Very simple finite automaton (?)

Steven D'Aprano steven at REMOVE.THIS.cybersource.com.au
Wed Sep 23 09:13:16 CEST 2009

```On Tue, 22 Sep 2009 22:24:28 -0700, kpp9c wrote:

> I am trying to use a table (called a transition table? i dunno) to
> define a bunch of moves like so:
>
> 1 --> 2 5
> 2 --> 1 4
> 3 --> 3
> 4 --> 1
> 5 --> 4 3
>
> so that i can generate a sequence that, given an initial value, will
> continue to grow according to these rules.
...
> First, I would like to know what, precisely, this kind of process is
> called so that i can look it up. Many names are suggested but when
> googling more names and acronyms show up, maybe there are many names
> used for a variety of related things, but I could be curious to know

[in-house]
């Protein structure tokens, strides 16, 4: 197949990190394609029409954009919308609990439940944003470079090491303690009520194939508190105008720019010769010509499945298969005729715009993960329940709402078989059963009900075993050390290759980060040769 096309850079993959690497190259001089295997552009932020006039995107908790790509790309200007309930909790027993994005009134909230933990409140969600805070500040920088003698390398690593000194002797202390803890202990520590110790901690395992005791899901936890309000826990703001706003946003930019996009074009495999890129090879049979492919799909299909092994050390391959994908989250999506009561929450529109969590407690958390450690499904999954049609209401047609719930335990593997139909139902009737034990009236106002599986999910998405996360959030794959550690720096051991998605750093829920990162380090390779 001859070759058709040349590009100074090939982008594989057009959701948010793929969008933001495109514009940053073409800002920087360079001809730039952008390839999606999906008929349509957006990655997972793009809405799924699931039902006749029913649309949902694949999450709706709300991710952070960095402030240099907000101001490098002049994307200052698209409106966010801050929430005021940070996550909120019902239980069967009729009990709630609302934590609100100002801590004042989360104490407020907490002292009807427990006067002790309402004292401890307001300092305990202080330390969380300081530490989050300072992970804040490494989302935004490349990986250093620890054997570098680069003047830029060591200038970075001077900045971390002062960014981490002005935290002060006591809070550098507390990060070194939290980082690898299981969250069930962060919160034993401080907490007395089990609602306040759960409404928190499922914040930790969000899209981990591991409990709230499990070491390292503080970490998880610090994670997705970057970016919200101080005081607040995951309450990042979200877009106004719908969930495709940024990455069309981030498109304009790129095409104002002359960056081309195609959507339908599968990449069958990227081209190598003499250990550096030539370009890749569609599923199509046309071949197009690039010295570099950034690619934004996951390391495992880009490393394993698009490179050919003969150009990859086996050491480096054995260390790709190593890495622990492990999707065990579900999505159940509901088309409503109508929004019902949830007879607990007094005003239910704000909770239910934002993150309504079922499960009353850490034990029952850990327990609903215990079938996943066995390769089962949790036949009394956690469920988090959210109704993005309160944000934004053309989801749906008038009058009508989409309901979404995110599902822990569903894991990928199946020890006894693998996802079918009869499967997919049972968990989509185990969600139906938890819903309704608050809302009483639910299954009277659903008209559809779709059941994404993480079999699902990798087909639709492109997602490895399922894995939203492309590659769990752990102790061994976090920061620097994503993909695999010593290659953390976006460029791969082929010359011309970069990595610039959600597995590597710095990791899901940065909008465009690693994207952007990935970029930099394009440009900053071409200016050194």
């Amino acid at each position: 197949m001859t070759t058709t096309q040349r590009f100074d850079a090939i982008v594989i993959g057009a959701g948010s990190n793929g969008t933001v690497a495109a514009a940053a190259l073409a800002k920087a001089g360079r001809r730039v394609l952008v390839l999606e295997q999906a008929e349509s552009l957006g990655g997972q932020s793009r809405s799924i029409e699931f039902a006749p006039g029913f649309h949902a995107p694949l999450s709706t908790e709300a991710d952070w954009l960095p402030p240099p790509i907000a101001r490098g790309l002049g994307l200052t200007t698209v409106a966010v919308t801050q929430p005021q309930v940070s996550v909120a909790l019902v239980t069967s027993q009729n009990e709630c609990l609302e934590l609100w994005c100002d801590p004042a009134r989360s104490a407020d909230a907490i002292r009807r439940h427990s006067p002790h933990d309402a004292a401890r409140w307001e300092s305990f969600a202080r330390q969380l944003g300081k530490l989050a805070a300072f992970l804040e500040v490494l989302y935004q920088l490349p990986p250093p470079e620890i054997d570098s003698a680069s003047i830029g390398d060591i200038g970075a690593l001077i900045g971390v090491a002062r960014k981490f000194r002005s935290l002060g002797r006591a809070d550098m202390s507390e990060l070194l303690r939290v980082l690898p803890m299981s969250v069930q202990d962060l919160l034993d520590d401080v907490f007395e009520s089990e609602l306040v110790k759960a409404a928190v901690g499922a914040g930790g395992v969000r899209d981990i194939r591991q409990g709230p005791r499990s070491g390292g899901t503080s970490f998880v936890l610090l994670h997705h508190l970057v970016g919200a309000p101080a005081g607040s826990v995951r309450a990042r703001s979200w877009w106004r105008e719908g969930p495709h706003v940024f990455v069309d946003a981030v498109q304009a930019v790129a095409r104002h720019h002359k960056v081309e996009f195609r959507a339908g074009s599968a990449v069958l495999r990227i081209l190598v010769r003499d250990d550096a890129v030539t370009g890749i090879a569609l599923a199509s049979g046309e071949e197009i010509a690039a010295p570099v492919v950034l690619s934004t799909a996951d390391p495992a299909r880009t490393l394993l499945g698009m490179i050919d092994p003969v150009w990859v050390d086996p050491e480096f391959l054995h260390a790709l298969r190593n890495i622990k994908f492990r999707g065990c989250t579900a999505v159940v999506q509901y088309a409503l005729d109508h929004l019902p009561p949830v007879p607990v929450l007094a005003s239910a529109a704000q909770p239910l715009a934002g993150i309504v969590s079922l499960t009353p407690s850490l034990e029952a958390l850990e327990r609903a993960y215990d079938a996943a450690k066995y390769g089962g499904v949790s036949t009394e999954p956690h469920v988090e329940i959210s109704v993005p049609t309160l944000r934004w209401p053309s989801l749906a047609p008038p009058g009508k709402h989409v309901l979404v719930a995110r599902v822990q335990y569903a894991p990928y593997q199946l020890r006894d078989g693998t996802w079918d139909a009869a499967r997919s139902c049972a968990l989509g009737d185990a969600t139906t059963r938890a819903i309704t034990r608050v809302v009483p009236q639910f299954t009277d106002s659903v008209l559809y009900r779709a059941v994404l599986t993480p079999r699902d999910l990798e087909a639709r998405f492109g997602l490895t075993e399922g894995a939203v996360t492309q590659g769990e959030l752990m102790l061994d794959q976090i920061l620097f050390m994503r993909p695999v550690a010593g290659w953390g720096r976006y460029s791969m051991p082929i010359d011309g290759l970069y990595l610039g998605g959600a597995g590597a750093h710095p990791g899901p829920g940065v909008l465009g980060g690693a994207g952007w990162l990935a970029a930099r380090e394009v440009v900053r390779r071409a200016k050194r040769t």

> exactly what this is an instance of.

No idea, sorry :)

> Second, I am not sure how to get
> started with the loop (is this an example of recursion?) and how best to
> represent the table (dictionary)? If anyone has an example of how to do
> this or a suggestion on where to start poking around, that would be
> great.

rules = {1: (2, 5), 2: (1, 4), 3: (3,), 4: (1,), 5: (4, 3)}

There are lots of ways to go from here, possibly including recursion, but
this is the way that feels most natural to me. Create a generator that
applies the rules from some input sequence:

def apply_rules(sequence):
for element in sequence:
# look it up in the global rules
values = rules[element]
# yield each of those in turn
for value in values:
yield value

And now use it to build new lists, replacing the old list each time. Here
it is in use:

>>> data = [1]
>>> for i in range(5):
...     print data
...     gen = apply_rules(data)
...     data = list(gen)
...
[1]
[2, 5]
[1, 4, 4, 3]
[2, 5, 1, 1, 3]
[1, 4, 4, 3, 2, 5, 2, 5, 3]
>>> print data  # one more to get the final result
[2, 5, 1, 1, 3, 1, 4, 4, 3, 1, 4, 4, 3, 3]

--
Steven

```